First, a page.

By Roula Khalaf (Financial Time)  Lebanon’s new prime minister is striking a conciliatory tone towards Syria, pledging strong relations in the hope of resolving a border crisis that has led to a virtual closure of traffic to Lebanese trade. Fouad Siniora, picked by the anti-Syrian parliamentary majority that emerged after the April departure of Syrian troops from Lebanon, is expected to travel to Damascus on Thursday after the expected confirmation of his government by parliament. In an interview with the Financial Times, the 62-year-old Mr Siniora said he would not wait until the results of a UN probe into the February assassination of Rafiq Hariri, the former Lebanese premier, before restoring ties with Syria. Damascus’ alleged role in the killing is being investigated.

He has now formed a government in which his allies have a majority. Still, if navigating through Lebanon’s sectarian and political divide was a constant battle for the late Hariri, Mr Siniora’s task is likely to prove even harder.

Syria may be officially out of Lebanon yet its presence is still felt through powerful allies like Emile Lahoud, the Christian Maronite president, and Nabil Berri, the speaker of parliament (a post reserved for Shia parties, which are pro-Syrian).

The departure of Syrian troops dealt a blow to the network of Syrian intelligence and security officers who were benefiting from corruption in Lebanon. But Damascus has shown that it can still exert economic pressure on its smaller neighbour.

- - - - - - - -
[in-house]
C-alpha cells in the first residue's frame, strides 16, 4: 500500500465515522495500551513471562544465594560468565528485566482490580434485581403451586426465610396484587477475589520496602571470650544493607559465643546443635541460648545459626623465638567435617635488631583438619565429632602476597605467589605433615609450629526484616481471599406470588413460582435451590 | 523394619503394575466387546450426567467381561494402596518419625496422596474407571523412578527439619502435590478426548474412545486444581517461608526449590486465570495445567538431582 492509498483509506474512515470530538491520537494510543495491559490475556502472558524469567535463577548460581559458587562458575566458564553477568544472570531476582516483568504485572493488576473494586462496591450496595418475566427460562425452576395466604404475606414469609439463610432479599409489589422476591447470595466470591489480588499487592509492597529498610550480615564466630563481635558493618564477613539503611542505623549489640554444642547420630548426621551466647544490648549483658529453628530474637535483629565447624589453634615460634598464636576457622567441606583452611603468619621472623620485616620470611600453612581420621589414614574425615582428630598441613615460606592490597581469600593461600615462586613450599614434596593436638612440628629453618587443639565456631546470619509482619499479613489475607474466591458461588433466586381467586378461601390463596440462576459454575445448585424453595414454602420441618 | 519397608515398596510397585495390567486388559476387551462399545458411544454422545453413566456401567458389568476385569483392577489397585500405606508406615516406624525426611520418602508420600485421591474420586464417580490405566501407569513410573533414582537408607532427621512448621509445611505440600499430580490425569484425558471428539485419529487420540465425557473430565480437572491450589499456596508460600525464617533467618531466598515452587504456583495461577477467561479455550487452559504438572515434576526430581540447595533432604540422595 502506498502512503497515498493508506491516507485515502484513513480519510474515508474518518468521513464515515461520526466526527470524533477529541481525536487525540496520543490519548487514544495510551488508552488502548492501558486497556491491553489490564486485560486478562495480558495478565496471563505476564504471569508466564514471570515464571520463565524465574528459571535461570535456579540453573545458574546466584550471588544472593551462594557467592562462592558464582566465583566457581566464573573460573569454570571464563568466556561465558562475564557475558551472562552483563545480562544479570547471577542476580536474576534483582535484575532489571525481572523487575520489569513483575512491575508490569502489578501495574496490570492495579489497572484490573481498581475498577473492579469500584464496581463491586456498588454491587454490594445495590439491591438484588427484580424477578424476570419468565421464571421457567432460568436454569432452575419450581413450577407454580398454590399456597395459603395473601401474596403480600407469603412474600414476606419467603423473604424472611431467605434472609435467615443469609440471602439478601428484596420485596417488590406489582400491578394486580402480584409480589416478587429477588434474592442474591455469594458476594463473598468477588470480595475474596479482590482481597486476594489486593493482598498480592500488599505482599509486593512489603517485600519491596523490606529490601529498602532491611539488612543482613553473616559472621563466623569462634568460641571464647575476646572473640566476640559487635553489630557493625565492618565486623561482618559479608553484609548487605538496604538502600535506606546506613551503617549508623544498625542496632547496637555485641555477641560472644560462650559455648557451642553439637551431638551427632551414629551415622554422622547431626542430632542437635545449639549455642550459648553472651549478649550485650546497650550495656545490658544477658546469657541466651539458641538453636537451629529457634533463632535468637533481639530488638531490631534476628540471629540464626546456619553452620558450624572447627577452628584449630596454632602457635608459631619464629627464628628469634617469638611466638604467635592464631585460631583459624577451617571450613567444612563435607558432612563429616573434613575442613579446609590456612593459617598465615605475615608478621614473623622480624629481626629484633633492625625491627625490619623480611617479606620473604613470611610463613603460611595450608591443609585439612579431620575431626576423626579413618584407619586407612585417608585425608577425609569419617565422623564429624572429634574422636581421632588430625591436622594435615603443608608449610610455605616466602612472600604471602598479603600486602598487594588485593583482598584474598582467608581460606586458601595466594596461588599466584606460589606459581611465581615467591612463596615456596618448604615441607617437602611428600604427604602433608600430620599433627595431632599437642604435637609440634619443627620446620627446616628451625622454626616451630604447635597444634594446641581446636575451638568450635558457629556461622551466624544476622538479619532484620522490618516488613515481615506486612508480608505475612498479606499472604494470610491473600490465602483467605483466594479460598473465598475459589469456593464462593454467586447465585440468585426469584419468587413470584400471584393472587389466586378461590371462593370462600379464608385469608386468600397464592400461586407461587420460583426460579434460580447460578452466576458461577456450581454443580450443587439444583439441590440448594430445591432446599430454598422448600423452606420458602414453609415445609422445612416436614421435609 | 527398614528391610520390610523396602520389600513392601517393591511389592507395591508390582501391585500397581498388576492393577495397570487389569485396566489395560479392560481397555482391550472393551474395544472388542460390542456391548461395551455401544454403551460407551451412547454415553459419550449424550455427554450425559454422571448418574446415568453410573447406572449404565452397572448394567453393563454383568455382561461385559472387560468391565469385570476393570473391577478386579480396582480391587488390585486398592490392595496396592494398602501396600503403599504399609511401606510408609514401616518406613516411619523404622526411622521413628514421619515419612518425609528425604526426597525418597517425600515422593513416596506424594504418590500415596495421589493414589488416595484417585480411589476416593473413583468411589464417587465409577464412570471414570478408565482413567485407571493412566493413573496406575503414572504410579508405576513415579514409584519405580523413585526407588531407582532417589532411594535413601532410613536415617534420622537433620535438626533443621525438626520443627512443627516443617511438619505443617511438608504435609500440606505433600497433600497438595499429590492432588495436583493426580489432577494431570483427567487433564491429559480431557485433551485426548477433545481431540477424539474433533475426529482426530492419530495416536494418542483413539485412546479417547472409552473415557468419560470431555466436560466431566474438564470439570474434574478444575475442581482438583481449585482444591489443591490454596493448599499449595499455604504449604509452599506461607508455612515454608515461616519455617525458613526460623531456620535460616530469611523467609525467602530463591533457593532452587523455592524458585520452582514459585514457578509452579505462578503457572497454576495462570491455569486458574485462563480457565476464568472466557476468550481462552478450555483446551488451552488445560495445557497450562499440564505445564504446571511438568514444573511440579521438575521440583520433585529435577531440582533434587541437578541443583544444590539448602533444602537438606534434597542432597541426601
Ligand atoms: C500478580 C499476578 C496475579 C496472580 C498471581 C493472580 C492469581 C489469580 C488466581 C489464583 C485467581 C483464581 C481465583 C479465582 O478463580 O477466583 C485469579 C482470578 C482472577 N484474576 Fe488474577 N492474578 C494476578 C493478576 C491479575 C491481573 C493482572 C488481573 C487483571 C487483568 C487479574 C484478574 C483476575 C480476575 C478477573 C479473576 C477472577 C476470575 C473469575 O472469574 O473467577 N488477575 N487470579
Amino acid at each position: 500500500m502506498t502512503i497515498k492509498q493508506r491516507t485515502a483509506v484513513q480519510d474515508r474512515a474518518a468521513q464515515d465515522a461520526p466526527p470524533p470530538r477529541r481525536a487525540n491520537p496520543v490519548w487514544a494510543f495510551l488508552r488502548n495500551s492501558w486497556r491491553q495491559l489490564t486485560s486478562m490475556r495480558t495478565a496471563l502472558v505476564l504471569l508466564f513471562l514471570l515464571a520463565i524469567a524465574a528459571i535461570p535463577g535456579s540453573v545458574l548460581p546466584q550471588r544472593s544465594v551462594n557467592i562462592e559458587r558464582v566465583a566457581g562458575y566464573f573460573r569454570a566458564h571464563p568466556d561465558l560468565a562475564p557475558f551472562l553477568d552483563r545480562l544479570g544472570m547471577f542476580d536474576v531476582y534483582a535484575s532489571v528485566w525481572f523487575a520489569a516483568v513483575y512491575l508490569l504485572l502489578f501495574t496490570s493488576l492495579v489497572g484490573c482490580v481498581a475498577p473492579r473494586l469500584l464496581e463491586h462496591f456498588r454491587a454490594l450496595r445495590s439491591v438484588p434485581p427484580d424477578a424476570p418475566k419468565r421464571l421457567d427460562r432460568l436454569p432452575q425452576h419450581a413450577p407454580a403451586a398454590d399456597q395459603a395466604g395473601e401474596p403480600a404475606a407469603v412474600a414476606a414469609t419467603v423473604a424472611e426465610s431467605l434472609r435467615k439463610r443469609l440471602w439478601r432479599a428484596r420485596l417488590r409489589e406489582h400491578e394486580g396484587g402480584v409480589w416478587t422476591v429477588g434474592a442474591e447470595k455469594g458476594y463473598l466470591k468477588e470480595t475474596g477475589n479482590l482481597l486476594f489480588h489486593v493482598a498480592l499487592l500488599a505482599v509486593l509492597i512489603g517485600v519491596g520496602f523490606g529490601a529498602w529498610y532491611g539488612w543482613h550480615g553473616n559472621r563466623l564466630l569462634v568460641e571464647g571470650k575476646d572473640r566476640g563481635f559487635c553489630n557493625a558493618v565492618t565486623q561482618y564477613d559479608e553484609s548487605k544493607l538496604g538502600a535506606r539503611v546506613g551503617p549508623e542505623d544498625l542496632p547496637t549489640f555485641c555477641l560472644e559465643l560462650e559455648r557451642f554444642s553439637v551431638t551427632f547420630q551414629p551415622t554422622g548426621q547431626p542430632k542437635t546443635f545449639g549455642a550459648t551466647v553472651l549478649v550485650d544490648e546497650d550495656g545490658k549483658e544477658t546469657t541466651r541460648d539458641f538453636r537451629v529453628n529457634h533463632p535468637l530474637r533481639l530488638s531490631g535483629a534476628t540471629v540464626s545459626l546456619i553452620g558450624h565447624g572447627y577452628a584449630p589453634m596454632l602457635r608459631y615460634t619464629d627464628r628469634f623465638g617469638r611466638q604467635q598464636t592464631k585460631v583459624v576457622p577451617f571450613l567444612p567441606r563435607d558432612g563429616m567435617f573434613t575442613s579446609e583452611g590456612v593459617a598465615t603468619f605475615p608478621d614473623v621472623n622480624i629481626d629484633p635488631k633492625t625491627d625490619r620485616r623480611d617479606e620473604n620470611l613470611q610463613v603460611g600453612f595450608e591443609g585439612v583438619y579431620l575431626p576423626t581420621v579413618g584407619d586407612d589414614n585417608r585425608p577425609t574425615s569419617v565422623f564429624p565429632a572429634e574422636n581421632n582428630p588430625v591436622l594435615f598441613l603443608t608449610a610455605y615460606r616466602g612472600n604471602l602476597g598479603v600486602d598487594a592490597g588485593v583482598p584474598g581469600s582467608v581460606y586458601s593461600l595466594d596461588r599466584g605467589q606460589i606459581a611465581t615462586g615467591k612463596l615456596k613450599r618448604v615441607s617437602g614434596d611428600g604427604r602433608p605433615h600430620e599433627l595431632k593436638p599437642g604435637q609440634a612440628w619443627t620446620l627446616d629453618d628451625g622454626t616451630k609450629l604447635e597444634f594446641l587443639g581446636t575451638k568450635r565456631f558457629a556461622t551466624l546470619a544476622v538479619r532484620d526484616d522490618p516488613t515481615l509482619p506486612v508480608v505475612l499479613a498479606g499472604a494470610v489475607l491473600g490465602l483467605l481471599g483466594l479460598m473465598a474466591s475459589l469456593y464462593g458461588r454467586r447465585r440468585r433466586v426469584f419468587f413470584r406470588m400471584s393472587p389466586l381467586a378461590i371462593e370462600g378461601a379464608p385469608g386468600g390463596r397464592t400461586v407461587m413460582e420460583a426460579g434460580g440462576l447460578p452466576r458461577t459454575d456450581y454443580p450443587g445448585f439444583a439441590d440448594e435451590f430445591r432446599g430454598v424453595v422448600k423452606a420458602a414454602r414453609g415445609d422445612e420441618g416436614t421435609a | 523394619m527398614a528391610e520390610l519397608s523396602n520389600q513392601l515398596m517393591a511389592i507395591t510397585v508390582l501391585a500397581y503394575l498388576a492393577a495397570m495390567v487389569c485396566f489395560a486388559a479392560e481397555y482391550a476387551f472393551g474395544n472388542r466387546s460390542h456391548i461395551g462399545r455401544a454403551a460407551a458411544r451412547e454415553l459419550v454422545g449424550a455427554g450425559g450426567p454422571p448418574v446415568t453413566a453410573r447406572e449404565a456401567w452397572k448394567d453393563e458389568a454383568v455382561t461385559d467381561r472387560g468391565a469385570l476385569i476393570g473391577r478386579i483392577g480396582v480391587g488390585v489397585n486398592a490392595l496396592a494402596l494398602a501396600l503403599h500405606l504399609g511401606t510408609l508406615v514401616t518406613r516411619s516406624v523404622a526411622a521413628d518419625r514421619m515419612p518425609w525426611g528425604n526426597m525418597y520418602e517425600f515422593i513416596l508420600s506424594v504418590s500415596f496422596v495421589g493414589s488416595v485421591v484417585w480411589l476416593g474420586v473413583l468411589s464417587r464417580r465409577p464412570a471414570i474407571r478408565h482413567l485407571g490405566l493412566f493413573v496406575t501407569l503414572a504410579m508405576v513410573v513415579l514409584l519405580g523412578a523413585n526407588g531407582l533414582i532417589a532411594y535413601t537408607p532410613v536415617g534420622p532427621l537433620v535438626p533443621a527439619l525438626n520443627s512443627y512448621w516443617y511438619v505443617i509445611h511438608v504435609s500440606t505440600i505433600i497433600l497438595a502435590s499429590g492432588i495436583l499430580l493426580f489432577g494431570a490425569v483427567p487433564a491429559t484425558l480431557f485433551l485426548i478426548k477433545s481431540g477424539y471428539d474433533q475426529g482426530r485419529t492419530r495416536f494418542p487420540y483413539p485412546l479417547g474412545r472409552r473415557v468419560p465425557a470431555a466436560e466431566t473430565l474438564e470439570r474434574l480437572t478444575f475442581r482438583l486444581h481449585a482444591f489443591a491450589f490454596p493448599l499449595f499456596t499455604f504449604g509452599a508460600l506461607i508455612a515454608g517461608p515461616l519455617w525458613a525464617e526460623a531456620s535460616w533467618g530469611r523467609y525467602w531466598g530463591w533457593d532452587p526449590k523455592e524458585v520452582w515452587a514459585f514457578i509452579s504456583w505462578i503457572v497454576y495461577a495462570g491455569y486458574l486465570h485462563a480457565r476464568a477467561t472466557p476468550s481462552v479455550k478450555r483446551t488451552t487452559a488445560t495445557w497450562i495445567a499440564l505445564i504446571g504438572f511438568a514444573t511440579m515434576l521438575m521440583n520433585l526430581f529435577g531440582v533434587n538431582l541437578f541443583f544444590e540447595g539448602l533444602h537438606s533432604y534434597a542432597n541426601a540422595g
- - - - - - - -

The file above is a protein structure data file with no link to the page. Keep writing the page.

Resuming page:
Earlier this month it suddenly imposed tight border controls, citing concerns over weapons smuggling from Lebanon. This in effect closed down the only land route for Lebanese trade to other Arab countries.

Meanwhile attacks targeting political figures and economic symbols have continued, provoking accusations in Beirut that they are part of a Syrian-inspired destabilisation drive. Concerns have also emerged about new weapons supplies received by radical groups based in the Palestinian camps, a no-go zone for the Lebanese army.

Already saddled by a $36bn (€27.5bn, £21bn) debt, Lebanon’s economy has suffered from the political and security crisis, with lower tourism revenues this year and, according to Mr Siniora, little or no economic growth since February.

Re-establishing relations with Syria is only one of the challenges facing Mr Siniora. The parliamentary elections, which ended in June, rekindled sectarian tensions in the country and produced a more radical leadership for the Christian minority.

Meanwhile international demands for the disarmament of Hizbollah, the militant Shia movement, has fuelled unease between the Shia and other communities.

The new government is hoping to address the disarmament required by UN resolution 1559 through an internal dialogue. Hizbollah has joined Mr Siniora’s government, nominating two ministers; a move that has hastened the party’s integration into Lebanese politics but which also gives it greater leverage over decision-making.

Mr Siniora’s other priorities will be to push through reform of security services, which until recently answered to Damascus, and to implement economic restructuring that would help attract foreign assistance. But under Lebanon’s sectarian-based system, the pro-Syrian president has important powers and could still block government moves.

“I’ve heard from him [the president] a great deal of commitment to co-operate. The test is in the implementation,” Mr Siniora said.